Referring now to FIGS. 4 and 5, the plate-shaped member 51 is mounted on the rod cover 14. Four holes 66 a to 66 d are disposed closer to the center of the plate-shaped member 51 and are tapped to engage the threaded ends of the tie bolts 16 a to 16 d respectively, by which the component parts constituting the fluid cylinder assembly 1 b are associated with each other.

Another four holes 67 are disposed closer to the edges of the plate-shaped member 51. These holes 67 are to be engaged by bolts (not shown) for mounting the fluid cylinder assembly 1 b on the frame FM.

The central region where the holes 66 a to 66 d are disposed and the edge regions where the holes 67 are disposed are maintained in separated relationship by slits 61 and 62 opening through the upper and bottom surfaces (as viewed on FIG. 4) of the plate-shaped member 51. Recesses 63 and 64 are provided in one and the other end portions respectively of each slit such that each recess lies across both slits 61 and 62. Strain gauges GU1 and GU2 are adhered to thin portions 63 a and 64 a formed by the recesses 63 and 64 respectively.

Each of the recesses 63 and 64 is provided with a hole 69 through which a lead wire extending outwardly of each strain gauge GU passes.

Force exerted on the central region where the holes 66 a to 66 d are disposed is bound to act on the thin portions 63 a and 64 a and subject them to elastic deformation. Then the strain gauges GU generate signals proportional to the magnitudes of strain.

Thus the plate-shaped member 51 constitutes a combination of a load transducer and means for mounting the fluid cylinder assembly on the frame FM. The thrust generated by the fluid cylinder assembly 1 b is measured on the basis of signals generated by the strain gauges GU adhered to the plate-shaped member 51.

Particular advantages obtained from the fluid cylinder assembly 1 b reside in the facts that the strain gauges GU adhered to the plate-shaped member 51 permit the measurement of thrust to be carried out easily and with a high degree of accuracy and that, since the plate-shaped member 51 does not move during measurement, the movement of lead wires extending outwardly of the strain gauges GU is precluded.

Since the strain gauges GU are arranged in the recesses 63 and 64, they are free from outside interference.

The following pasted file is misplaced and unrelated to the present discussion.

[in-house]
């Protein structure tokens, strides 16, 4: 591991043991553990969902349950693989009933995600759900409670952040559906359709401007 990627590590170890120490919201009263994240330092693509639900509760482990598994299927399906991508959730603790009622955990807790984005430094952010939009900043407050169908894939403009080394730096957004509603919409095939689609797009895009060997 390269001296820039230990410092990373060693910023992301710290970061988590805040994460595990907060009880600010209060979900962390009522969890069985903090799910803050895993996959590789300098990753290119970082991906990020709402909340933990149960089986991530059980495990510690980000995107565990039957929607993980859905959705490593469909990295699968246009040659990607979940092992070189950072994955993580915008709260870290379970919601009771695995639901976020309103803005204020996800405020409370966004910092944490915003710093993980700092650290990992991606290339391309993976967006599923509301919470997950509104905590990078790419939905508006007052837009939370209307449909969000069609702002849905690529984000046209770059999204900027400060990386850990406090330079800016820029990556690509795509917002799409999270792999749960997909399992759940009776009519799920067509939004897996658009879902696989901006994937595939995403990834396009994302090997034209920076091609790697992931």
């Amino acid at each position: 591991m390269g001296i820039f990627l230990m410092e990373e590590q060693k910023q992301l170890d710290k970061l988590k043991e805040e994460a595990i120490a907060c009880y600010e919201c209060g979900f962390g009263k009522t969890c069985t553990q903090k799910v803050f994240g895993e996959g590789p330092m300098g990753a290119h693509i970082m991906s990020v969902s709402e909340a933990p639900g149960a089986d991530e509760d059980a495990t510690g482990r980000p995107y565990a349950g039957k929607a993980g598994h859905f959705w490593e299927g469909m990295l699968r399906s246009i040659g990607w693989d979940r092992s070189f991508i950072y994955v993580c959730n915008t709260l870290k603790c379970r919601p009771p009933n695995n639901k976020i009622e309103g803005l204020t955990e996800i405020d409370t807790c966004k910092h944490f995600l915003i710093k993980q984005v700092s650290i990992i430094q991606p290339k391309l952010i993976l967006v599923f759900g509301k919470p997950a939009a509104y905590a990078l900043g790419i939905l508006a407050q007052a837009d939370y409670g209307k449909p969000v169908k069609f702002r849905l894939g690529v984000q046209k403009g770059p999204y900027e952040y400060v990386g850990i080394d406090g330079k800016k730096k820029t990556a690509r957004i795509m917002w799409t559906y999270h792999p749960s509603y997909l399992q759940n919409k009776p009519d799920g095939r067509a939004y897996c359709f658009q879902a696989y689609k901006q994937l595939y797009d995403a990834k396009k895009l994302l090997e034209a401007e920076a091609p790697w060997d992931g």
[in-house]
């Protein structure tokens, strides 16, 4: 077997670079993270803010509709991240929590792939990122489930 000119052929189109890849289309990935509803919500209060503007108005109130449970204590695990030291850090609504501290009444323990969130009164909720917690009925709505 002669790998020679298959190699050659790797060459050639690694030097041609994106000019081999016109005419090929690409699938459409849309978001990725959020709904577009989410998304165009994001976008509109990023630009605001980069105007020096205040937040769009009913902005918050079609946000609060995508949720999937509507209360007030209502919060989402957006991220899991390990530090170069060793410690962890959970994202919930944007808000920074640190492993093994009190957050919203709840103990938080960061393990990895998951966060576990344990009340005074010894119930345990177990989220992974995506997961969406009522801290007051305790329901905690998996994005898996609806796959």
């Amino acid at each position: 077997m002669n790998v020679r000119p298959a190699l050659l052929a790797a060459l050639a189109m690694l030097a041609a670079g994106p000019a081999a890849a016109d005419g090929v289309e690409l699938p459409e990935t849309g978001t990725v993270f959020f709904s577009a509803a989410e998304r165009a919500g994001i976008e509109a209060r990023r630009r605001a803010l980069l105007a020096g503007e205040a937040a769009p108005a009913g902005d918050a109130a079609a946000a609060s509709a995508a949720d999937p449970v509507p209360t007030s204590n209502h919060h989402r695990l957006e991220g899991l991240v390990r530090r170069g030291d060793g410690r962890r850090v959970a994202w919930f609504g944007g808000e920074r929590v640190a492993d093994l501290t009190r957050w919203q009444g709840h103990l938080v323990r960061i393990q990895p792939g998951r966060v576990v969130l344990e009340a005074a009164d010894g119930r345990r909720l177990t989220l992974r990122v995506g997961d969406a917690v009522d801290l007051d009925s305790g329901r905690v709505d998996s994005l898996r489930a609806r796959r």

While the second embodiment has been described particularly in connection with two recesses 63 and 64 provided in one side of the plate-shaped member 51, it will of course be apparent to those skilled in the art that another two recesses may be provided in the other side thereof so that there may be a total of four strain gauges GU adhered to four recesses respectively.

FIG. 7 provides a diagrammatic illustration of an example of an electrical circuit incorporated in the strain gauge GU, and FIG. 8 provides a diagrammatic illustration of an example of how to make a connection for the strain gauges GU1 to GU4.

The strain gauge GU shown in FIG. 7 includes two resistive elements A and B. An increase or decrease in the resistance of each of these two resistive elements A and B depends on the direction in which it is expanded or contracted. When the strain gauge GU as a whole is expanded vertically as viewed on FIG. 7, a decrease in the resistance of the resistive element A and an increase in the resistance of the resistive element B occur. Converses occur when the strain gauge GU as a whole is contracted vertically as viewed on FIG. 7.

Referring now to FIG. 8, four strain gauges GU1 to GU4 are connected to form a bridge. Each of four nodes of this bridge is constituted by a point TC where the terminals of two resistive elements A and B meet in each strain gauge GU. The resistive element A of one strain gauge GU is connected to the resistive element A of another strain gauge GU adjacent the first mentioned strain gauge GU, and the resistive element B of one strain gauge GU is connected to the resistive element B of another strain gauge GU adjacent the first mentioned strain gauge GU.